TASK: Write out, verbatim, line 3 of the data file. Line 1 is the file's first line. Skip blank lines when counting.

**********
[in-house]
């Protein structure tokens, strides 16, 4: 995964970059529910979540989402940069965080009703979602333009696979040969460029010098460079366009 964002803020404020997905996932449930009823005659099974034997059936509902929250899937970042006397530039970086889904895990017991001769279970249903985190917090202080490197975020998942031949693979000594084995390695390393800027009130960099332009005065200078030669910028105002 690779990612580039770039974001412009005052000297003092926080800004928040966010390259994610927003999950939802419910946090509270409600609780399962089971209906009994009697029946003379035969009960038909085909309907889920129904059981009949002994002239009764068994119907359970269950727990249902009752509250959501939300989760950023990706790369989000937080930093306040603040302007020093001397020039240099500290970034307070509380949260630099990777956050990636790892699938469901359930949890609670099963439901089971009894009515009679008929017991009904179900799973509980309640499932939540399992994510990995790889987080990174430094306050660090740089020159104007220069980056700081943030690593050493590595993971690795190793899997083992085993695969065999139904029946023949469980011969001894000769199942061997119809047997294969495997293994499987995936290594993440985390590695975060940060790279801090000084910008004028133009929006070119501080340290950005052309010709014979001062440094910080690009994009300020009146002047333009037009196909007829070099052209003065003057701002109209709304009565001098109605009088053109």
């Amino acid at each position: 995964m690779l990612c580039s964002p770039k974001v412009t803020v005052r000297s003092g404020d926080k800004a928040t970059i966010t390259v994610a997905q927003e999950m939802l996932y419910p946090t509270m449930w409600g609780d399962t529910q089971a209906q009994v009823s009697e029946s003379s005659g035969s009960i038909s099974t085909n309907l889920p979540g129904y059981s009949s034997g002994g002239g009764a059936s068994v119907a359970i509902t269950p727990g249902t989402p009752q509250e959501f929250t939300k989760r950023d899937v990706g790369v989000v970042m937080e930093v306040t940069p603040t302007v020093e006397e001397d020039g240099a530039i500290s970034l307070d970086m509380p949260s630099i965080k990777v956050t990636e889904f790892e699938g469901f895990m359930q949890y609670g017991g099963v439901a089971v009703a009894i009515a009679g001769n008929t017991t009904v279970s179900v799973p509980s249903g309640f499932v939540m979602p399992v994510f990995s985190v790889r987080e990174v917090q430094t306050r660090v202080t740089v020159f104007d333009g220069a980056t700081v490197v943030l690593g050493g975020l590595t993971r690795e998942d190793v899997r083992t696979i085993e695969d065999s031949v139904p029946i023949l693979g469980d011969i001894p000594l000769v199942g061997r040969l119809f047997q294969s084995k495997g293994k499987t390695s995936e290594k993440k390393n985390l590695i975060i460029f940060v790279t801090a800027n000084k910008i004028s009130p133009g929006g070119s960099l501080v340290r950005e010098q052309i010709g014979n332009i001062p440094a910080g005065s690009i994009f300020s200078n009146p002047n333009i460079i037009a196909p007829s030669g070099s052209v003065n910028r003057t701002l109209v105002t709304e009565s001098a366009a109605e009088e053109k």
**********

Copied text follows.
């Amino acid at each position: 995964m690779l990612c580039s964002p770039k974001v412009t803020v005052r000297s003092g404020d926080k800004a928040t970059i966010t390259v994610a997905q927003e999950m939802l996932y419910p946090t509270m449930w409600g609780d399962t529910q089971a209906q009994v009823s009697e029946s003379s005659g035969s009960i038909s099974t085909n309907l889920p979540g129904y059981s009949s034997g002994g002239g009764a059936s068994v119907a359970i509902t269950p727990g249902t989402p009752q509250e959501f929250t939300k989760r950023d899937v990706g790369v989000v970042m937080e930093v306040t940069p603040t302007v020093e006397e001397d020039g240099a530039i500290s970034l307070d970086m509380p949260s630099i965080k990777v956050t990636e889904f790892e699938g469901f895990m359930q949890y609670g017991g099963v439901a089971v009703a009894i009515a009679g001769n008929t017991t009904v279970s179900v799973p509980s249903g309640f499932v939540m979602p399992v994510f990995s985190v790889r987080e990174v917090q430094t306050r660090v202080t740089v020159f104007d333009g220069a980056t700081v490197v943030l690593g050493g975020l590595t993971r690795e998942d190793v899997r083992t696979i085993e695969d065999s031949v139904p029946i023949l693979g469980d011969i001894p000594l000769v199942g061997r040969l119809f047997q294969s084995k495997g293994k499987t390695s995936e290594k993440k390393n985390l590695i975060i460029f940060v790279t801090a800027n000084k910008i004028s009130p133009g929006g070119s960099l501080v340290r950005e010098q052309i010709g014979n332009i001062p440094a910080g005065s690009i994009f300020s200078n009146p002047n333009i460079i037009a196909p007829s030669g070099s052209v003065n910028r003057t701002l109209v105002t709304e009565s001098a366009a109605e009088e053109k």